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A Greco-Jewish Epigram from Beth Shearim (concl.) / אפיגרמה יוונית — יהודית מבית שערים
מ. שובה and M. Schwabe
Bulletin of the Jewish Palestine Exploration Society / ידיעות החברה העברית לחקירת ארץ-ישראל ועתיקותיה
Vol. ז', No. א' (תשרי-כסלו ת"ש), pp. 17-21
Published by: Israel Exploration Society
Stable URL: http://www.jstor.org/stable/23724973
Page Count: 5
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The v. 1, which is typical, contains metrical irregularities caused by the insertion of three names. The σοφία emphasized in v. 2 has parallels in Greek epigrams, especially in those from the Hellenized East. Σοφία means here knowledge of litterature, poetry and rhetorics, of medicine or of law. In the Bible and in other Jewish texts σοφία is compared to a fruit-tree (Gen. 2, 9; Sira 6, 19 sq; 1, 20). The expression πᾶσα σοφία is also Jewish (Sira 1, 1; 19, 20; NT Act. Ap. 7, 22, Eph 1,7 sq.). Accordingly, the Greek reader would find in this verse Greek affinities, whereas a Jew was likely to note the Jewish ones. That is what the author intended. V. 3. and the first half of v. 4 belong to the usual topoi of sepulchral epigrams. The metrical error in ἀκαχημένους shows the authors thorough knowledge of Homer. The unusual mention of the place name in connexion with the pronomen possessivum reflexivum, ἐ[ν ἑοῖς B]εσάϱ[οις can be explained by a Homeric reminiscence: the much used ἐν μεγάϱοισιν appears there as a rule with a pronoun — a reflexive pronoun e.g. in o 354 (οἷς ἑν μεγάϱοισιν). The sound-equivalent usual among the Jews in proper nouns has here been transferred to a place name Hades is the usual equivalent for the underworld in the LXX. The σὺν πολλοῖσιν ἑοῖς in v. 6 is apparently without parallel in Greek funerary epigrams. Jews want to be buried near their parents. Σὺν πολλοῖσιν ἑοῖς has its parallel in the Jerusalem Talmud Kil. 32b. The Jewish poet is not troubled by the Mοῖϱα. His orthography is to a certain extent vulgar and his knowledge of literature in general seems incomplete. The date of the inscription may be established by comparison with the numerous inscriptions published by Prof. Welles in Gerasa. The form of the letters points to a date in the first half of the 3rd century A.D. This date agrees with the archaeological evidence of the site. Our epigram shows the considerable Hellenization not only of this family but of Beth Shearim in general. The author of this inscription was a local poet. — All that seems individual in this epigram, is of Jewish inspiration.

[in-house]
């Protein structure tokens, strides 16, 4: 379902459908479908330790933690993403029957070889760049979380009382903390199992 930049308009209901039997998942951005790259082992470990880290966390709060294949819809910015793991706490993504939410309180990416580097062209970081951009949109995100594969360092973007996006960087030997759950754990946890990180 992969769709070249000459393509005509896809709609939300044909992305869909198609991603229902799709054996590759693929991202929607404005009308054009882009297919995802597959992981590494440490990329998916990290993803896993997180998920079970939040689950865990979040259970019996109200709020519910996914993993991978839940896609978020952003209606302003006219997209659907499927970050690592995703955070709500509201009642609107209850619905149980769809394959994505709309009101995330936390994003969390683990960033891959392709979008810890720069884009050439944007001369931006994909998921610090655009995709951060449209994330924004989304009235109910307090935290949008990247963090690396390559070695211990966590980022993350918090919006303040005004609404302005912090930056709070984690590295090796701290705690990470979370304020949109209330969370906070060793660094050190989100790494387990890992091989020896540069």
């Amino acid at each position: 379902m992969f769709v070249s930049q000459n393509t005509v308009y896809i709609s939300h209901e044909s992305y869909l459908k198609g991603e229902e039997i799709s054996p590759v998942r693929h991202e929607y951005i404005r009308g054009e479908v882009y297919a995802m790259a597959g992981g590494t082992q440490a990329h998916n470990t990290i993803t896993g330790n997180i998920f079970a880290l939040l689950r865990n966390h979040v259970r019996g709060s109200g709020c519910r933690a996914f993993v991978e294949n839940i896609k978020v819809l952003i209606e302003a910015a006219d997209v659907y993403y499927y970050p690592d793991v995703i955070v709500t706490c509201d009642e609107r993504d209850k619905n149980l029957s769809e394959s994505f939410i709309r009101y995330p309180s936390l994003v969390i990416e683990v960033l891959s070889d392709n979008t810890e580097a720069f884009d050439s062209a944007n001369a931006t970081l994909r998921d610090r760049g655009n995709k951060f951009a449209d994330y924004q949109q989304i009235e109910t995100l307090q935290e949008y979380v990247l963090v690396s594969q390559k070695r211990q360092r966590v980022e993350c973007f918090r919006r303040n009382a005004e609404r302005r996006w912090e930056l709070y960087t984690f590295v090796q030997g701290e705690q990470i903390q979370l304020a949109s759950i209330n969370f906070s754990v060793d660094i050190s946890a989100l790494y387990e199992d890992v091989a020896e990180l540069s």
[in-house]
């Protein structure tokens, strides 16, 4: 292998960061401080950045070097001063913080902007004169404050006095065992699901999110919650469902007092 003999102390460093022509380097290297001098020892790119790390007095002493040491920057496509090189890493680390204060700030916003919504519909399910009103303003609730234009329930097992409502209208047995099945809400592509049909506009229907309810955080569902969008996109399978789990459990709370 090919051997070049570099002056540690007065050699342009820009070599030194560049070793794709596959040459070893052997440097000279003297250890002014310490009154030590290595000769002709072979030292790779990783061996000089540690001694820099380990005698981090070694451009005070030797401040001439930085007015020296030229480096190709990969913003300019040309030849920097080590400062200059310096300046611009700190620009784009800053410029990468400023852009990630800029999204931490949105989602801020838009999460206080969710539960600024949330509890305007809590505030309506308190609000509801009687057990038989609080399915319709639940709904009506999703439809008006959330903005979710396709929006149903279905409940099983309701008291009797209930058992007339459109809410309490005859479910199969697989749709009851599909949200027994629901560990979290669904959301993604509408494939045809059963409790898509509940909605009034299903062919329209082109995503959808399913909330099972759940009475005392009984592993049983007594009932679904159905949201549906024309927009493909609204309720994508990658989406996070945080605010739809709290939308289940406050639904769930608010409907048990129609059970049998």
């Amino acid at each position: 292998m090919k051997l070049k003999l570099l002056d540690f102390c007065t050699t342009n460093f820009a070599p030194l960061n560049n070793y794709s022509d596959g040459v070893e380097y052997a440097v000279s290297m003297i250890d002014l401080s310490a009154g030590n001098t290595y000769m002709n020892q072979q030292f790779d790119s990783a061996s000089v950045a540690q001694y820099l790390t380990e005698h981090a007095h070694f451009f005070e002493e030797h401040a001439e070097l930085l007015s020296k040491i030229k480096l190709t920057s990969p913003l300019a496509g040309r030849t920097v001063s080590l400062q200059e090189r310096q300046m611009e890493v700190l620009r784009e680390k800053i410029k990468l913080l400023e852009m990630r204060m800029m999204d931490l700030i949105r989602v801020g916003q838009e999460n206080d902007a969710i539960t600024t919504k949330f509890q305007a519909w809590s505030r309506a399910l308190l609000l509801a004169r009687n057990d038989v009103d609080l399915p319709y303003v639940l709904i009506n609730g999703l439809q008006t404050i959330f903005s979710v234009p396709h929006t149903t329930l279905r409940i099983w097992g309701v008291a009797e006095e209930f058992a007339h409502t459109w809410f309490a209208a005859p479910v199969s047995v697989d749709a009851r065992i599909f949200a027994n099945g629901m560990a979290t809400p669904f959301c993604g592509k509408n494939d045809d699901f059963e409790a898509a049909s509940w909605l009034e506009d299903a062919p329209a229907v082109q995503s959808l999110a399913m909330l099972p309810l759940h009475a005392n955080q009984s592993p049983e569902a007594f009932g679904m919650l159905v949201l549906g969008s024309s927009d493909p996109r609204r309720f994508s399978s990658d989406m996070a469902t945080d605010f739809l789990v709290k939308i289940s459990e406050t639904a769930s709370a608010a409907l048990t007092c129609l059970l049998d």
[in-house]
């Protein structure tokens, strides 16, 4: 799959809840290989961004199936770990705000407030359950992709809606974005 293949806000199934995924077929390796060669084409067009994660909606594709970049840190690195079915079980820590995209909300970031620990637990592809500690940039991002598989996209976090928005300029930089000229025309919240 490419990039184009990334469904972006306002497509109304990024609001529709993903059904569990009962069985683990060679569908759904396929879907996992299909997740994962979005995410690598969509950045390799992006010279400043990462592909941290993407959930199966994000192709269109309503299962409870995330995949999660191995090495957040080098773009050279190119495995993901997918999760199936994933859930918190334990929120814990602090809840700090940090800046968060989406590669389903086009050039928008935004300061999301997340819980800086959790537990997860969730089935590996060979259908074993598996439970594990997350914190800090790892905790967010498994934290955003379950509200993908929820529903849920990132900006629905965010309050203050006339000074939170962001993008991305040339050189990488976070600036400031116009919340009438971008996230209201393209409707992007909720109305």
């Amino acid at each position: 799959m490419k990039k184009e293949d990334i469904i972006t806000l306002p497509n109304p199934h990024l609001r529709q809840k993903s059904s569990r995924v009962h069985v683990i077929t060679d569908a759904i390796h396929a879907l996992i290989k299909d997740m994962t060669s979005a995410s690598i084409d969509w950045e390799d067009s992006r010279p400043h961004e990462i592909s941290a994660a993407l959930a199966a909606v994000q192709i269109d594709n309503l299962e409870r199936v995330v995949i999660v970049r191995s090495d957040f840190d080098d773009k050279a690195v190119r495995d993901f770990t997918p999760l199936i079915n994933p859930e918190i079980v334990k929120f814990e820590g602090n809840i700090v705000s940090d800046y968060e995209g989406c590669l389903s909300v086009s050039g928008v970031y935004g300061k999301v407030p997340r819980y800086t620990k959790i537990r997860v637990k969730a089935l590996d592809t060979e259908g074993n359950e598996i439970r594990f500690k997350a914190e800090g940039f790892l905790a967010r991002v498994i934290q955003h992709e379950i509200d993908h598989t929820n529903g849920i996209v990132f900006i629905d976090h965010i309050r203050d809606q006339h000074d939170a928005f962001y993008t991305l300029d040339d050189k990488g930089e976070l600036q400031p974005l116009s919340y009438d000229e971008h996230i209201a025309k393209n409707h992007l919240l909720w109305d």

Bulletin of the Jewish Palestine Exploration Society / ידיעות החברה העברית לחקירת ארץ-ישראל ועתיקותיה © 1939 Israel Exploration Society